Spotlight on Professor Mariana Mazzucato
14 September 2017
This week the spotlight is on Professor Mariana Mazzucato, Institute for Innovation and Public Purpose, UCL Bartlett.
What is your role and what does it involve?
I am Professor in the Economics of Innovation and Public Value in UCL Bartlett, where I am the lucky founder and director of the Institute for Innovation and Public Purpose (IIPP).
The aim of IIPP is to provide a new policy making tool kit focussed on new understanding about policy making not as an intervention in the 'market' but as part of the market creation process. This more active role requires understanding the direction of economic growth as much as the rate, and fundamentally requires a new understanding of the state (and tax payers) as co-creator of wealth and value, not just a redistributor of that wealth.
Our aim is to create a radical new interdisciplinary research programme around these ideas, and to provide a dynamic teaching programme for leading policy and business executives around the world.
How long have you been at UCL and what was your previous role?
I joined UCL in March of this year. Prior to that I was RM Phillips Professor in the Economics of Innovation, at the Science Policy Research Unit (SPRU) at the University of Sussex. Im proud this was the same chair held by the founder of SPRU: Chris Freeman, whose work massively affected my own thinking. I have also held academic posts at Denver University, London Business School, Bocconi University in Italy, and the Open University where I founded the research centre Innovation, Knowledge and Development (IKD).
What working achievement or initiative are you most proud of?
I'm proud to be providing a new narrative to leading politicians and civil servants around the world-understanding their role as critical to value creation in the economy. Too often they are told they are impediments, or at best de-riskers of the real value creators in business. This also leads to problematic policies that create inertia in public-private relations.
I'm also proud to have at least tried to provide a new understanding in the public domain about key economic processes and debunking myths about what leads to economic growth (hint: not austerity) - going on BBC Newsnight at 10:30pm to debate conservative views on the economy is actually hard stuff: I would rather be in bed or reading a book to my children! But I recognise I'm also lucky that my work, especially my book, The Entrepreneurial State: Debunking Public vs. Private Sector Myths, attracted the attention of the New York Times, Time magazine, Newsweek, the New York Review of Books and other key media channels around the world. That helps get the message out!
Tell us about a project you are working on now which is top of your to-do list?
I have recently begun a new collaboration with the United Nations Sustainable Development Solutions Network (UNSDSN - for which I'm on the advisory board) where IIPP will be the key hub helping the UN look at the technological road-mapping required to achieve the SDG targets. This is very exciting for us as it allows us to use our 'mission oriented' thinking about how to direct policies towards concrete problems, with achievable (yet long-run) targets - rather than the usual focus on firms or sectors.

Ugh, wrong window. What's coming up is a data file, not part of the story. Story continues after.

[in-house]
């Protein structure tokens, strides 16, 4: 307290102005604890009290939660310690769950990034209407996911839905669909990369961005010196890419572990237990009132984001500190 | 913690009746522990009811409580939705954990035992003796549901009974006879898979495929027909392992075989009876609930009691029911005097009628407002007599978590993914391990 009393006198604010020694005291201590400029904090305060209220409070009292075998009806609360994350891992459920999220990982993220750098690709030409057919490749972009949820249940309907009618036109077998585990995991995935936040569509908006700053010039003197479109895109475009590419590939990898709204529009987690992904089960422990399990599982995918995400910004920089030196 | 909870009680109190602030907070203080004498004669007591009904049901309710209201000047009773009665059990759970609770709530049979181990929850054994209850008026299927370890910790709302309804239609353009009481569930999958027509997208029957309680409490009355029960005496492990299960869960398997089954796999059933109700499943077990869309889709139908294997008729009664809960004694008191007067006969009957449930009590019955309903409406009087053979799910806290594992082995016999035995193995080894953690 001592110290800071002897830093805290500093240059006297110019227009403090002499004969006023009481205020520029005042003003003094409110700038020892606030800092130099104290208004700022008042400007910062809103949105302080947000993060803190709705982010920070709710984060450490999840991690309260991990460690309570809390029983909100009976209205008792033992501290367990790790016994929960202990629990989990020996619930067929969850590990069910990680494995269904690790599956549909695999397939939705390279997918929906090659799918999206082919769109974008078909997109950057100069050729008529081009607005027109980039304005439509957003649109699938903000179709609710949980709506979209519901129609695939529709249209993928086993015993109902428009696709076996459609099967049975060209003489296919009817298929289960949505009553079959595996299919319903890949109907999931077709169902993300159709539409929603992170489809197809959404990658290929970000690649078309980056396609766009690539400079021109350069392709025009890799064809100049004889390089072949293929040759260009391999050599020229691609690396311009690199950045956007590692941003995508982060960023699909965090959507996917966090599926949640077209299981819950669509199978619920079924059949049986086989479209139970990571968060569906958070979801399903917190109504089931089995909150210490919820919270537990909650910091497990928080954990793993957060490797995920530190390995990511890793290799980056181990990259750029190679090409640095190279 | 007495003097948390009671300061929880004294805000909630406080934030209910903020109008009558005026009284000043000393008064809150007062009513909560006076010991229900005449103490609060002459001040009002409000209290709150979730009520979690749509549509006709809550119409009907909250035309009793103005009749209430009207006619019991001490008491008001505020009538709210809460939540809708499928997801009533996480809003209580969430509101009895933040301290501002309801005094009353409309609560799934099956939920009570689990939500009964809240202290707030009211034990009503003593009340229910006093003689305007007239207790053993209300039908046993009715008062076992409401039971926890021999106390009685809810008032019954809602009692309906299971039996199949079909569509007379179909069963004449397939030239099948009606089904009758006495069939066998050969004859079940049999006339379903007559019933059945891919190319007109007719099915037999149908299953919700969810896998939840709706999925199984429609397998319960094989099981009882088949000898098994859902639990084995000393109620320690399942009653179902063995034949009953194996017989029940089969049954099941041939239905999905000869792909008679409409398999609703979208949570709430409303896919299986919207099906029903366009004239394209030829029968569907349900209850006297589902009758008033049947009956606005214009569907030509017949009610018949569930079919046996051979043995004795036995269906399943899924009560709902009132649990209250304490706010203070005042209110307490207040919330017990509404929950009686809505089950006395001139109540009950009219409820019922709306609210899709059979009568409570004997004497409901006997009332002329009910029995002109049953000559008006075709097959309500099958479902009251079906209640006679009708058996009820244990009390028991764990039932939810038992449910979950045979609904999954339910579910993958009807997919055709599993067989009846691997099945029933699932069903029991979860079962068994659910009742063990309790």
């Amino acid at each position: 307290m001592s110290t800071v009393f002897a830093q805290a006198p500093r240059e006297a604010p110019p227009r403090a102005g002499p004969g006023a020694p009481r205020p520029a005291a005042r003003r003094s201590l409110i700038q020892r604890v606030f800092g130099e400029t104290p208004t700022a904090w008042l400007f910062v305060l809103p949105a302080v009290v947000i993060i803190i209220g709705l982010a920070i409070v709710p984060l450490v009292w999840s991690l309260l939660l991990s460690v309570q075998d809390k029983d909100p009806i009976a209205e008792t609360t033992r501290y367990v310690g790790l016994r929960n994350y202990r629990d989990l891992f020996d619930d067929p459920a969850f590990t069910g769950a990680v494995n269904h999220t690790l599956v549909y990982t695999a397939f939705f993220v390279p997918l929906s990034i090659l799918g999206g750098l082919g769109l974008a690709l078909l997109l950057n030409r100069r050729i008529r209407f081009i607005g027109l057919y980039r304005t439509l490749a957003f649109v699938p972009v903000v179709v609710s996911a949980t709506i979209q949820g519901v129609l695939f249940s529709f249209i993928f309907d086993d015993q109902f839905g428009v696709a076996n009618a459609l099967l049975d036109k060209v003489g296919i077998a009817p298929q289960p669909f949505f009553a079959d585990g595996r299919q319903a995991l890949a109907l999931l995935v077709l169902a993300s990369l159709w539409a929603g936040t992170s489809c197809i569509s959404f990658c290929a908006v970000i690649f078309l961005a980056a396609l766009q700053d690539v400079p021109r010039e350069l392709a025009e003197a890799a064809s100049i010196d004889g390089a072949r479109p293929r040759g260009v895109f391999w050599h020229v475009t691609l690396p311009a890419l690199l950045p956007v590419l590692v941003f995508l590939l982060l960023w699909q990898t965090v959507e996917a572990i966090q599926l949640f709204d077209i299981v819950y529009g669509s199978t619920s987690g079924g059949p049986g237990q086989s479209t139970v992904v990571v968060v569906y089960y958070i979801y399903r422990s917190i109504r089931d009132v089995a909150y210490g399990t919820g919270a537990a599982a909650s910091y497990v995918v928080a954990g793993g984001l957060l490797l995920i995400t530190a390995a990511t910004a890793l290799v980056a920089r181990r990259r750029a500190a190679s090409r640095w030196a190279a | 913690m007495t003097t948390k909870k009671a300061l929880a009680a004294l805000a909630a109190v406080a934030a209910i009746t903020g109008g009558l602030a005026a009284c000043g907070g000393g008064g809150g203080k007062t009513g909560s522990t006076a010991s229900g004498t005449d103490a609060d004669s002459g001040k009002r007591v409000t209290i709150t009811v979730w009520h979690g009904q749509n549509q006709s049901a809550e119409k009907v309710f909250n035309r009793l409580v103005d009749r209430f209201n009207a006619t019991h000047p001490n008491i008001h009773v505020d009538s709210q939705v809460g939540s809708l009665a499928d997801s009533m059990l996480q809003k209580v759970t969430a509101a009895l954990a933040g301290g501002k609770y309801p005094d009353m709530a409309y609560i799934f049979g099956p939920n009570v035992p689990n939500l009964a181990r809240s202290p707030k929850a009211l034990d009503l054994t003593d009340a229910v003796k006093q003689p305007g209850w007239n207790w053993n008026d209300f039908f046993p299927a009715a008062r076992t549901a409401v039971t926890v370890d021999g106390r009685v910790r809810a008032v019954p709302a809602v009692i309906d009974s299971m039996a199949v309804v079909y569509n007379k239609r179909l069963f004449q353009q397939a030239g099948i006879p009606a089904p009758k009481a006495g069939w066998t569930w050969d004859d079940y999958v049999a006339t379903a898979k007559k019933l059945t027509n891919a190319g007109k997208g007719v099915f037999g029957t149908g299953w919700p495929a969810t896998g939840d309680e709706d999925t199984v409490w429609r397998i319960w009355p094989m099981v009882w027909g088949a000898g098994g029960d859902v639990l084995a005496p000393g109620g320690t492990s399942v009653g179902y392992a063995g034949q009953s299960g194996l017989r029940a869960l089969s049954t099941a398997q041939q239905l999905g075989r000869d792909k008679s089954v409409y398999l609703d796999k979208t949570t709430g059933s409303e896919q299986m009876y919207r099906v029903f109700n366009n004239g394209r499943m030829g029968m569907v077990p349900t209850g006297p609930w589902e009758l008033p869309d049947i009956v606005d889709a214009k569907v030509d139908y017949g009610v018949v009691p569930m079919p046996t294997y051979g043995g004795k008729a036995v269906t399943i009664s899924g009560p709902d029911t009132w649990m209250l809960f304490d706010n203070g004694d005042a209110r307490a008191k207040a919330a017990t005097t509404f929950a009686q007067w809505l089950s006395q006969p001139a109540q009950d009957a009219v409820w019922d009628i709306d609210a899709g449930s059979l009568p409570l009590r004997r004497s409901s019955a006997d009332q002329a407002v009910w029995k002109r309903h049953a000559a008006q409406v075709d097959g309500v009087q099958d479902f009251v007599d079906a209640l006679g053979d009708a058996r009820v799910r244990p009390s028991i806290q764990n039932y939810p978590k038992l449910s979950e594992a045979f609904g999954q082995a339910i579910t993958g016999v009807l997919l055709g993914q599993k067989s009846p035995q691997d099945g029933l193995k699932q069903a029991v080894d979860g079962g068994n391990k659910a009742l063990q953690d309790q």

The project is related to an initiative I have with the Inter-American Development Bank looking at possible impact of mission oriented policies in Mexico, Chile and Columbia , as well as a collaboration with the RSA in London on using a mission oriented approach to rethink sustainable cities . We just launched the latter at the European Forum in Alpbach, Austria where I discussed the work with both the President and the Prime Minister. Lastly, my new book The Value of Everything is out in early 2018. I think that will shake quite some waters. I argue that much of today's value extraction is occurring in the name of value creation (innovation). I handed in the proofs last week!
What is your favourite album, film and novel?
Favourite album: The Essential Leonard Cohen
What is your favourite joke (pre-watershed)?
Why was astrology invented? So economics would seem like an accurate science.
Who would be your dream dinner guests?
Leonard Cohen, Rosa Luxemburg, and Hans Rosling. Before passing away Rosling emailed me to say how much he admired the courage behind our research agenda - he recognised it was an uphill battle! Ill hold onto that letter for the rest of my life.
What advice would you give your younger self?
It's the advice I give to many young people I talk to: as long as you are pursuing areas you care about, and give it your real 'all', there is no such thing as a mistake. Just learn from tripping along the way.
What would it surprise people to know about you?
I had 4 kids in 5 years. Pretty crazy. But chaos prevents me from taking myself seriously - so very good move.
What is your favourite place?
A village in the Italian alps where we are lucky to have a house. We walk many kilometres every summer, and I snow shoe alone in the woods in the winter while the kids downhill ski.